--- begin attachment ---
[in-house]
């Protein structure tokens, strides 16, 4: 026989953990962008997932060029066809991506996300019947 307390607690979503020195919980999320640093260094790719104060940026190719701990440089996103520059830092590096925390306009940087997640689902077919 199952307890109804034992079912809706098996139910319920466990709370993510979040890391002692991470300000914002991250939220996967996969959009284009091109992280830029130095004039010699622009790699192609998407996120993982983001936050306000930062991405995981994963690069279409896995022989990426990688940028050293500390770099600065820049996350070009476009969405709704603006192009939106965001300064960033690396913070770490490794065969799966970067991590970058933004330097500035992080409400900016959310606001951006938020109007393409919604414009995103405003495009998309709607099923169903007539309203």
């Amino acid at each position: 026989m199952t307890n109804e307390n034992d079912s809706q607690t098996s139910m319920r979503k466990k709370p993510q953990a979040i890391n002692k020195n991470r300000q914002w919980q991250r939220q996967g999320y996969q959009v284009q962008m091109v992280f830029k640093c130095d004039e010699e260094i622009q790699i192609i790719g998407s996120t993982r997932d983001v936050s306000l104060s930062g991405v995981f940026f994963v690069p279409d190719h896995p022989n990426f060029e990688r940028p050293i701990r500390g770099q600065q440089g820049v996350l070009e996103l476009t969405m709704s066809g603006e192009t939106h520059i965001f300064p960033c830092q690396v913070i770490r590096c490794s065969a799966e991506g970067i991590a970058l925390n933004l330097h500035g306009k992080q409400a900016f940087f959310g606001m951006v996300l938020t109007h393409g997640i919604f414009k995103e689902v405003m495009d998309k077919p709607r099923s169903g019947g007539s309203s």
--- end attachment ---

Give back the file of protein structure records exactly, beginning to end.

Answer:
[in-house]
């Protein structure tokens, strides 16, 4: 026989953990962008997932060029066809991506996300019947 307390607690979503020195919980999320640093260094790719104060940026190719701990440089996103520059830092590096925390306009940087997640689902077919 199952307890109804034992079912809706098996139910319920466990709370993510979040890391002692991470300000914002991250939220996967996969959009284009091109992280830029130095004039010699622009790699192609998407996120993982983001936050306000930062991405995981994963690069279409896995022989990426990688940028050293500390770099600065820049996350070009476009969405709704603006192009939106965001300064960033690396913070770490490794065969799966970067991590970058933004330097500035992080409400900016959310606001951006938020109007393409919604414009995103405003495009998309709607099923169903007539309203």
């Amino acid at each position: 026989m199952t307890n109804e307390n034992d079912s809706q607690t098996s139910m319920r979503k466990k709370p993510q953990a979040i890391n002692k020195n991470r300000q914002w919980q991250r939220q996967g999320y996969q959009v284009q962008m091109v992280f830029k640093c130095d004039e010699e260094i622009q790699i192609i790719g998407s996120t993982r997932d983001v936050s306000l104060s930062g991405v995981f940026f994963v690069p279409d190719h896995p022989n990426f060029e990688r940028p050293i701990r500390g770099q600065q440089g820049v996350l070009e996103l476009t969405m709704s066809g603006e192009t939106h520059i965001f300064p960033c830092q690396v913070i770490r590096c490794s065969a799966e991506g970067i991590a970058l925390n933004l330097h500035g306009k992080q409400a900016f940087f959310g606001m951006v996300l938020t109007h393409g997640i919604f414009k995103e689902v405003m495009d998309k077919p709607r099923s169903g019947g007539s309203s």